Electric co-operatives around the United States are responding to power outages in the aftermath of Hurricane Matthew, navigating fallen trees, debris and limited access to restoration points due to continued flooding.
Co-ops have been working together around the clock to restore power to its customers and assist with damage inflicted by the storm, which made its way up the east coast of America last week.
Hurricane Matthew was a powerful, long-lived and deadly tropical cyclone with winds greater than 150mph in the Atlantic Ocean and left over two million homes and businesses without power last week. It killed at least 23 people in the US and more than 1,000 in Haiti.
It fell under Category 5 of Saffir–Simpson hurricane wind scale, which is the highest classification, and ran from the Caribbean to the US between 28 September and 10 October. It was downgraded to a post-tropical cyclone on 9 October.
The storm affected the states of Virginia, Florida, Georgia and the Carolinas. On the day it dissipated, electric co-ops reported 125,000 outages and were joined by 240 reinforcement crews from North Carolina.
Electric co-ops in Kentucky assigned more than 140 linemen to co-ops in South and North Carolina to assist in recovery efforts. Co-ordinated by the Safety and Loss Prevention Team of the Kentucky Association of Electric Cooperatives, the operation came as a response to requests from affected electric co-ops.
“KAEC commends the sacrifice and commitment of linemen crews and staffs from our member co-operatives across the commonwealth who are demonstrating the co-op spirit to help our co-op brethren affected by Hurricane Matthew,” said Chris Perry, president and CEO of the statewide association.
A crew from Jackson Purchase Energy Corporation (JPEC) travelled to Wadersboro, North Carolina, to restore power after around 8,000 customers of the local co-op, Pee Dee Electric Membership Corporation, were affected.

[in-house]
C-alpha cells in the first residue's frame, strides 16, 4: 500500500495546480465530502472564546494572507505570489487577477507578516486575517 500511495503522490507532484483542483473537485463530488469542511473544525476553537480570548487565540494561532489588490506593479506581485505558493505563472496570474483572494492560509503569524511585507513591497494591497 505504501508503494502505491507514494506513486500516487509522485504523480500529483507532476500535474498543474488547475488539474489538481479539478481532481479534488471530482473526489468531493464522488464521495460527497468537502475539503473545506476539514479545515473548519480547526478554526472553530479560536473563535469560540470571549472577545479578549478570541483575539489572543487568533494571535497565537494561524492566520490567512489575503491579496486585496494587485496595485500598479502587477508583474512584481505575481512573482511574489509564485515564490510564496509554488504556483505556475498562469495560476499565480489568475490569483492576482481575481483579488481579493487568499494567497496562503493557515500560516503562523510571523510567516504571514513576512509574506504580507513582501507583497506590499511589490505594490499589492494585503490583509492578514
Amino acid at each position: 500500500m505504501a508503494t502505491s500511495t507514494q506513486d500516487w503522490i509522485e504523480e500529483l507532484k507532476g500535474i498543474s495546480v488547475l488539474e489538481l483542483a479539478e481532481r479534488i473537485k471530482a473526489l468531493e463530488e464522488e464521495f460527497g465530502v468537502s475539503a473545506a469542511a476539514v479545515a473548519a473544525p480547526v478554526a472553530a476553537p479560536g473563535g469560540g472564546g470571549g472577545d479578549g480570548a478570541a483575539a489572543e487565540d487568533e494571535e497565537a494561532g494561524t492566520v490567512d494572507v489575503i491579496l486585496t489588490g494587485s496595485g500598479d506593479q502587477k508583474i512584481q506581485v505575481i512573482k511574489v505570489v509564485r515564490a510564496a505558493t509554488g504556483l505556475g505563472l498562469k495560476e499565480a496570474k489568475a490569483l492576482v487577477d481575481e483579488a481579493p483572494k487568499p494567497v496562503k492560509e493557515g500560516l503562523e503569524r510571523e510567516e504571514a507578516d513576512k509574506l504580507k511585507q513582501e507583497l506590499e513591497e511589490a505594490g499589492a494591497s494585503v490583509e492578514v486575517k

“JPEC is part of a network of more than 900 electric cooperatives across the nation,” said Dennis L. Cannon, JPEC’s president and CEO. “During emergencies, we help each other restore power quickly and safely.”
Storm restoration crews from Carteret-Craven Electric Co-op (CCEC) worked through the night to restore power knocked out during last weekend’s Hurricane Matthew to about 6,000 people.
“We have a state-of-the-art computer system that indicates when and where widespread outages occur and plan to restore power to the largest number of people in the shortest time possible,” said CCEC Communications Director Lisa Galizia.
“Crews will follow the lines from substations, along roadways and rights of way, into neighbourhoods and to homes and businesses to identify damages, clear debris and make repairs.” The co-op reported no more outages earlier this week.
North Carolina governor Pat McCrory said he expected more deaths and added: “This storm is still impacting people in a big way. You have got to see it to believe all the devastation that has occurred.”
Credit unions association Desjardins Group, which co-organised the International Summit of Co-operatives this year, is supporting the Canadian Red Cross’ efforts to help Hurricane Matthew victims in Haiti by making a $30,000 donation. Many residents suffer from cholera due to drinking contaminated water.
President and CEO Guy Cormier said: “We want to be there for the Haitian community during this difficult time by helping the Red Cross to provide the necessary assistance to the victims of this devastating hurricane.”
The National Rural Electric Cooperative Association (NRECA) – which represents the nation’s 900 electric co-ops that provide services to 42 million people in 47 states – has set up a relief fund for the devastated electric co-op it helped to set up, to help it restore power for local communities.
“For member-owned, not-for-profit electric co-ops, keeping consumer members safe during storms is absolutely the highest priority,” said CEO Jim Matheson. “Co-ops located in coastal areas understand that hurricane preparation is key to providing safe, reliable and affordable electricity to their members.”
In this article
- Atlantic hurricane season
- Atlantic Ocean
- Canadian Red Cross
- CCEC Communications Director
- Chris Perry
- Dennis L. Cannon
- Desjardins Group
- East coast
- Guy Cormier
- History of the Caribbean
- Hurricane Gonzalo
- Hurricane Matthew
- Hurricanes in South Carolina
- Jim Matheson
- June 2012 North American derecho
- Kentucky Association of Electric Cooperatives
- Lisa Galizia
- National Rural Electric Cooperative Association
- Natural Disaster
- North Carolina
- Pat McCrory
- Pee Dee Electric Membership Corporation
- President and CEO
- rescue operation
- United States
- United States